But it’s really too bad, because they just don’t make music– and people like this anymore. The good news is that Eva recently dug up some of these old recordings and we sat down together to put them up on a SoundCloud page. She created a Facebook page https://www.facebook.com/TheGenerators1980s and we decided to release them to the world as a tribute to their band. Eva didn’t think anything of it at first, she just wanted to make sure she preserved their legacy in the age of Social Media and the Internet.
BUT THEN, THINGS GOT EXCITING. Within days, the old Generators fans rolled in one by one, each one of the band members joined in, and people came right out of the woodwork to talk about how amazing the band was (and still is!) It was amazing to witness. All the band members were scattered across the country, doing their own creative thing or still making music, and the Facebook page made it possible for everyone to reconnect after 30 years.
Since then, Eva has been contacted by fans in Cleveland and all over the country, and is currently taking a trip back to Ohio to reconnect with a former bandmate, Neon Don. This is their first jam session upon reuniting: https://soundcloud.com/neondonb/make-it-in-the-world-eva-neon, and I can’t stop smiling when I listen to it. Also here’s a picture of them today:
It’s been THIRTY years since they’ve seen each other. That’s how long I’ve been alive. And I say that with admiration and respect, because the thought of being so passionate about something for as long as they have fills me with so much hope and inspiration– that I can honestly say I know someone who has lived the life of creativity. Someone who has undoubtedly seen so much, being a fiery, five-foot-nothing, female punk rocker from back in the day, who stayed true to herself and still rocks to this day.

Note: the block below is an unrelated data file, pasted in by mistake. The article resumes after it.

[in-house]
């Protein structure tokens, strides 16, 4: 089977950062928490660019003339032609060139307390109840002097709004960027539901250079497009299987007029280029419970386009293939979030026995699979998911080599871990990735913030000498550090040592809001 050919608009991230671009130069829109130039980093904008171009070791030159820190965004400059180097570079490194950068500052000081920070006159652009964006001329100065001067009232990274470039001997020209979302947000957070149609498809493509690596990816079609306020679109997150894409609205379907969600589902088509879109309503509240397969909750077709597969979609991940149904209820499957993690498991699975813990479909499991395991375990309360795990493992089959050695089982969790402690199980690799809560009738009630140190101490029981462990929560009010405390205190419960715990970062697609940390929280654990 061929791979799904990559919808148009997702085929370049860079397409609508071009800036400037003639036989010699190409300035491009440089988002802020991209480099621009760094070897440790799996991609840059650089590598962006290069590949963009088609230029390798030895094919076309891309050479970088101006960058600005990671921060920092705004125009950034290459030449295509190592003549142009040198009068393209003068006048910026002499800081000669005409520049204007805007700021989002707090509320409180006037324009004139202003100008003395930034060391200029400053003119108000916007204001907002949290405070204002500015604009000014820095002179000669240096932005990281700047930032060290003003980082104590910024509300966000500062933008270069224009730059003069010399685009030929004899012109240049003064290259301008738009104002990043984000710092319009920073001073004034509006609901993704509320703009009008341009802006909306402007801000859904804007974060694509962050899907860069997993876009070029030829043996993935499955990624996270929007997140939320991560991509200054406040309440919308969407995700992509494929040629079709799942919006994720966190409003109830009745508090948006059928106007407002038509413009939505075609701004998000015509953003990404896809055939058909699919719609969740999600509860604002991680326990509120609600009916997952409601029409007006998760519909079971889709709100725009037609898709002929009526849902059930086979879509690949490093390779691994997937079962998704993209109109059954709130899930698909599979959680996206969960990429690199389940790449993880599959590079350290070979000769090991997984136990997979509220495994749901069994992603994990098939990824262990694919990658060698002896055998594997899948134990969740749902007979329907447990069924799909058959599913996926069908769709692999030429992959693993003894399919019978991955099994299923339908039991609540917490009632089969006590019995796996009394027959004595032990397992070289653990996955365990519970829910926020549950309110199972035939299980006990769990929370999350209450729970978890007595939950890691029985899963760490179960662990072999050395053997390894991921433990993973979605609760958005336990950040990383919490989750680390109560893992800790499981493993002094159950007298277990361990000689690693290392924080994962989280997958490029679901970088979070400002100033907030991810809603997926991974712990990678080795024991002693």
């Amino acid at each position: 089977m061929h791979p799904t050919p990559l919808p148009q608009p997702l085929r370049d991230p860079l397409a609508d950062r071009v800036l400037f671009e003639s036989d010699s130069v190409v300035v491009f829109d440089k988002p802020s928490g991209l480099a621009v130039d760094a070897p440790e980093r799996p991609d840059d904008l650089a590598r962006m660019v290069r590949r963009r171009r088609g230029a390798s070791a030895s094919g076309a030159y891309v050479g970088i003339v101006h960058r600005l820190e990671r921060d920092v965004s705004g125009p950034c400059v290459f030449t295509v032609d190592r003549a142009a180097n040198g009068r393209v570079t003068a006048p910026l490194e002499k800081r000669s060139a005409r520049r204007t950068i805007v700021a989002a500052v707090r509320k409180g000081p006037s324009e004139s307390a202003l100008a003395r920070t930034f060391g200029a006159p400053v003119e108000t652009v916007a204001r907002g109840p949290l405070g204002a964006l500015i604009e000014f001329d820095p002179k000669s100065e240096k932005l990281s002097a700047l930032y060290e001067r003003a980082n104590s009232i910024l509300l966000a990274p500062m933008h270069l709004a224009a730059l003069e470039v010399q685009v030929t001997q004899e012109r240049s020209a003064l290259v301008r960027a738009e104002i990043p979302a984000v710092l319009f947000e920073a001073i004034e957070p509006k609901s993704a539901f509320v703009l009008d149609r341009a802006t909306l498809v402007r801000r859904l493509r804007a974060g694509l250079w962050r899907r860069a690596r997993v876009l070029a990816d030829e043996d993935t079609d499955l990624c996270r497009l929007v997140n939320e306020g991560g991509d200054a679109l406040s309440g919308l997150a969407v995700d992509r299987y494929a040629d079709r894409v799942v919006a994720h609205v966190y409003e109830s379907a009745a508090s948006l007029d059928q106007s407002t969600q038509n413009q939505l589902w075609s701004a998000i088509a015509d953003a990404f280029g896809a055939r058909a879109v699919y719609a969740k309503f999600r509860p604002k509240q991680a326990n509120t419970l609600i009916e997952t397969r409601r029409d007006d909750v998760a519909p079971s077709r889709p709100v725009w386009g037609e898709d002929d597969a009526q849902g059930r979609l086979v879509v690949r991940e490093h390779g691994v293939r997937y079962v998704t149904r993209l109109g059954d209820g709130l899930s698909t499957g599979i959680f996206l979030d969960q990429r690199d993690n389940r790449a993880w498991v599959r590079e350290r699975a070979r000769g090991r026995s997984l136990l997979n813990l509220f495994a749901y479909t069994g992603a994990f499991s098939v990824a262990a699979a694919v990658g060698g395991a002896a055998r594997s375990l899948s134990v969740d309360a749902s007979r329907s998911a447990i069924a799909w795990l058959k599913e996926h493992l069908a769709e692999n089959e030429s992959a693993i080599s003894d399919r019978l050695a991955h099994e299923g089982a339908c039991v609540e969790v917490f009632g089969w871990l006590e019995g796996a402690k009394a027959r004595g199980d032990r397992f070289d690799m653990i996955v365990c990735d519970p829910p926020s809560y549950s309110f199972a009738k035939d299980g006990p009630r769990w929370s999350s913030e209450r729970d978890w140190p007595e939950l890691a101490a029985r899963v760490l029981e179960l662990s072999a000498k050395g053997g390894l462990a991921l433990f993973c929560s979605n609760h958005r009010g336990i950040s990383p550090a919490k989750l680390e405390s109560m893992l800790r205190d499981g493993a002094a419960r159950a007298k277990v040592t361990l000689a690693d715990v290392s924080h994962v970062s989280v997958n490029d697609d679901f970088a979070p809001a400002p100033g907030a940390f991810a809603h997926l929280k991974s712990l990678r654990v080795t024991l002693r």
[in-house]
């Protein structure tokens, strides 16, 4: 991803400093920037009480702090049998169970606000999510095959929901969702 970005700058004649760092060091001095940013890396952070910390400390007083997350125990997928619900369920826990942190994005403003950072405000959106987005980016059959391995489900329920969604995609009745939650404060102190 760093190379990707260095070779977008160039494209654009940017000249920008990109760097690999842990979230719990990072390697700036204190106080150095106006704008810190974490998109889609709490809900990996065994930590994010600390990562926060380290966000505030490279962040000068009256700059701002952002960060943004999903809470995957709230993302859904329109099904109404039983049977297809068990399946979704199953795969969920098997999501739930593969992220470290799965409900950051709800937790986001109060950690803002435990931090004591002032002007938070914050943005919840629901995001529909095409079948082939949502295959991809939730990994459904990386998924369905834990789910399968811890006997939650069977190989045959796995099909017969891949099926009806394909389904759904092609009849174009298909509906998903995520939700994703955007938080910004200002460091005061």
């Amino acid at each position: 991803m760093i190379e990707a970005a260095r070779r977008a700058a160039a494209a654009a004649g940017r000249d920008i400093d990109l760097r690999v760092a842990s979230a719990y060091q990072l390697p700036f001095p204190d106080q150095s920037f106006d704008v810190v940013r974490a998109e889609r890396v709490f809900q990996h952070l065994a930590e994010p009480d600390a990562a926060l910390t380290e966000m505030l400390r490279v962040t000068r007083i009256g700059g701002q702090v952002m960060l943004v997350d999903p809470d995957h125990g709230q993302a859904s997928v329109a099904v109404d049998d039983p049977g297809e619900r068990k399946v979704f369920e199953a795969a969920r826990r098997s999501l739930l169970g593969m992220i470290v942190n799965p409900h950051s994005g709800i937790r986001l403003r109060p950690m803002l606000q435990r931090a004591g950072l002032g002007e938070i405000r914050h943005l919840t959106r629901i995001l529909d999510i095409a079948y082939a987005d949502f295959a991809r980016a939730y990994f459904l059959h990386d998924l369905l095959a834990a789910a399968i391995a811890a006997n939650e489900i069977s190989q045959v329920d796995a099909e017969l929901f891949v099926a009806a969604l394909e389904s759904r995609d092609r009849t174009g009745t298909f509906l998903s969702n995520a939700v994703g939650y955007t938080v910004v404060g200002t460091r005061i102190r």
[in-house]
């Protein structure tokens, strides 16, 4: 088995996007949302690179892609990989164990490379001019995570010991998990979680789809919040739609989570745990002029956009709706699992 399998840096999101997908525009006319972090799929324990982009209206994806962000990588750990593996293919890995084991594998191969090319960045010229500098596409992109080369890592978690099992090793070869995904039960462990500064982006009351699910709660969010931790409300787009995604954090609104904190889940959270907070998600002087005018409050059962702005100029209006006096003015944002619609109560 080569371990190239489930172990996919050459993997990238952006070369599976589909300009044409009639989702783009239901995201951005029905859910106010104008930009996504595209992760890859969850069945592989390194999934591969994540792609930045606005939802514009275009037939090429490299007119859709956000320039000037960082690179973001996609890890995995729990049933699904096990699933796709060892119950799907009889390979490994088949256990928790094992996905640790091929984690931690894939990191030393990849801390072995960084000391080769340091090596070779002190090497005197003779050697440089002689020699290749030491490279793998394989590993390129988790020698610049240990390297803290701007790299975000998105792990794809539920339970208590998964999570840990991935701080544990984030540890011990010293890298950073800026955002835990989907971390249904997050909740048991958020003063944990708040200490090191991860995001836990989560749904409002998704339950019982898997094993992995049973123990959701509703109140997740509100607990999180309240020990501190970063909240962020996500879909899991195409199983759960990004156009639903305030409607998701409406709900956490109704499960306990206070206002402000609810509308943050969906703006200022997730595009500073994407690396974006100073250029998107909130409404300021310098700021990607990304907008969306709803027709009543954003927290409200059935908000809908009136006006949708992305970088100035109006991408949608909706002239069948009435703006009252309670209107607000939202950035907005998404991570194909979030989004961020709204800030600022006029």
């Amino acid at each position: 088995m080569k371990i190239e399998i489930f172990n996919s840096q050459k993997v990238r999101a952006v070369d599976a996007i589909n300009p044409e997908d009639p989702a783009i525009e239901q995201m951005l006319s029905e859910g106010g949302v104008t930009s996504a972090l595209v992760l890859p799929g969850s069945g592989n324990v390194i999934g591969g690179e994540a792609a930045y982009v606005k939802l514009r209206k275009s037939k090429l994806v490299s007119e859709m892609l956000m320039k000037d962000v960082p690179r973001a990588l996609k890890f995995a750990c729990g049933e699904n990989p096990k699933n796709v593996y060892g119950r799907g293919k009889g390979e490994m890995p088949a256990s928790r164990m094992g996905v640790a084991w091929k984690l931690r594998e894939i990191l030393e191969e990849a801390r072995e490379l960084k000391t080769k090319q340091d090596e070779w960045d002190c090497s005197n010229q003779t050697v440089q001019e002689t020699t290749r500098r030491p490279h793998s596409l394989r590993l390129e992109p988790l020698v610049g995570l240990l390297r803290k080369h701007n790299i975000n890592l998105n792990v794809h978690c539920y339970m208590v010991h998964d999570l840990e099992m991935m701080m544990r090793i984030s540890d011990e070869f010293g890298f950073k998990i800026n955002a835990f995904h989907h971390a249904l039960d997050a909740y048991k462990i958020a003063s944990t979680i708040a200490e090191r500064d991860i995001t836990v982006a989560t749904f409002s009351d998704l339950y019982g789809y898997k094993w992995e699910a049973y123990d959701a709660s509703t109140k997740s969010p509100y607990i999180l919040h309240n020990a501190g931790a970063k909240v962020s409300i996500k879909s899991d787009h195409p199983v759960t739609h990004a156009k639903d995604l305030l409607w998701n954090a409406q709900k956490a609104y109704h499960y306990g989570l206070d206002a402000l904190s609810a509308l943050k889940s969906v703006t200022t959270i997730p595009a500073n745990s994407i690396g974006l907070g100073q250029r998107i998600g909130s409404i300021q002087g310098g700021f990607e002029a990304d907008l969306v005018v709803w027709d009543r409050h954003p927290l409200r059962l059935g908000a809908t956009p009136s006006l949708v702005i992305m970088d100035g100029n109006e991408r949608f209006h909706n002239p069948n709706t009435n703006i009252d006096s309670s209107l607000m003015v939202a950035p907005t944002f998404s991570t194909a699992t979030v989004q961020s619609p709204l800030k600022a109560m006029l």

These are the types of stories that inspire me everyday. Stories of incredibly talented, creative, and passionate everyday people who, despite never getting recognized by the mainstream or gained monetary success in their artwork, just keep waking up every day and plugging away. And guess what? They keep getting better. I’ll leave you with this gem of a song that’ll keep you rockin’: https://soundcloud.com/eva-dilcue/usa.
Eva, no matter what you do, don’t stop kicking ass, and if you guys manage to do a reunion show in SF, I’ll be there, front-row, dressed in my best punk outfit. 🙂
Yeah, wow…I totally killed it in October. I wrote this big long blog post about how awesome it was, how much of a learning experience it was, and how absolutely exhausting it was, but WordPress decided to erase it. Maybe I should put more naked people in it next time. 🙂
Anyway, here were the shows (in no particular order):
- “A Time to Reflect,” 33 Gough Gallery. Exhibition Dates: October 9th to November 27th, 2012
- “From the Darkness Creeps,” Big Umbrella Studios. Opening: October 12th, 2012
- “Provocations,” SF Raw at 1015 Folsom. Opening: October 25th, 2012
- Student Exhibition at Fort Mason Building B, October 30th to November 14th, 2012
Thanks to everyone who made it out to see my work. I am so, so, incredibly grateful to have such amazing, supportive friends here with me throughout this crazy process. I just hope that I can continue to build on these small successes and just keep getting better.
Here are some photos from my shows this month:
I was a featured artist at SF Raw, “Provocations,” October 25th, 2012. That show was a blast! Check out my photos from the SF Raw “Provocations” Facebook Album.
Solo Art Show. 33 Gough Art Gallery, “A Time to Reflect” October 9th – November 27th, 2012
Group Show. “From the Darkness Creeps,” at Big Umbrella Studios. Opening Reception October 12th, 2012
Here’s a write-up they did for me!
Student Exhibit, Fort Mason Building B. (My piece is on the bottom left)
Project: Post Art All Over San Francisco = Complete.